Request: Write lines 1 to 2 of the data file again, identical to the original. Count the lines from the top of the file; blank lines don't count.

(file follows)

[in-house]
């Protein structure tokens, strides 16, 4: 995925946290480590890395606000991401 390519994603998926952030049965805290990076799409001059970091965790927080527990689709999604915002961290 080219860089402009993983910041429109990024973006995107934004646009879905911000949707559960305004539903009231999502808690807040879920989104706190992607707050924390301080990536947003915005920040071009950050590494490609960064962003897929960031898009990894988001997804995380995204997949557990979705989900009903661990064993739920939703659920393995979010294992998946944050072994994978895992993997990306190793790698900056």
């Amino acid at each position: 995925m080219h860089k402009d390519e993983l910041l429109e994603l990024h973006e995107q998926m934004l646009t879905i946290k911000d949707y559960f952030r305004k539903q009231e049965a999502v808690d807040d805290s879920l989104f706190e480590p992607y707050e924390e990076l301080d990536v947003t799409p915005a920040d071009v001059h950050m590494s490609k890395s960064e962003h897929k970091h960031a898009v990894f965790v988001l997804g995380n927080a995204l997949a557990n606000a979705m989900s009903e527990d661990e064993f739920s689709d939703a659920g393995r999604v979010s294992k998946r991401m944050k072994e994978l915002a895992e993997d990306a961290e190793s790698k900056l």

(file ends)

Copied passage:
[in-house]
């Protein structure tokens, strides 16, 4: 995925946290480590890395606000991401 390519994603998926952030049965805290990076799409001059970091965790927080527990689709999604915002961290 080219860089402009993983910041429109990024973006995107934004646009879905911000949707559960305004539903009231999502808690807040879920989104706190992607707050924390301080990536947003915005920040071009950050590494490609960064962003897929960031898009990894988001997804995380995204997949557990979705989900009903661990064993739920939703659920393995979010294992998946944050072994994978895992993997990306190793790698900056």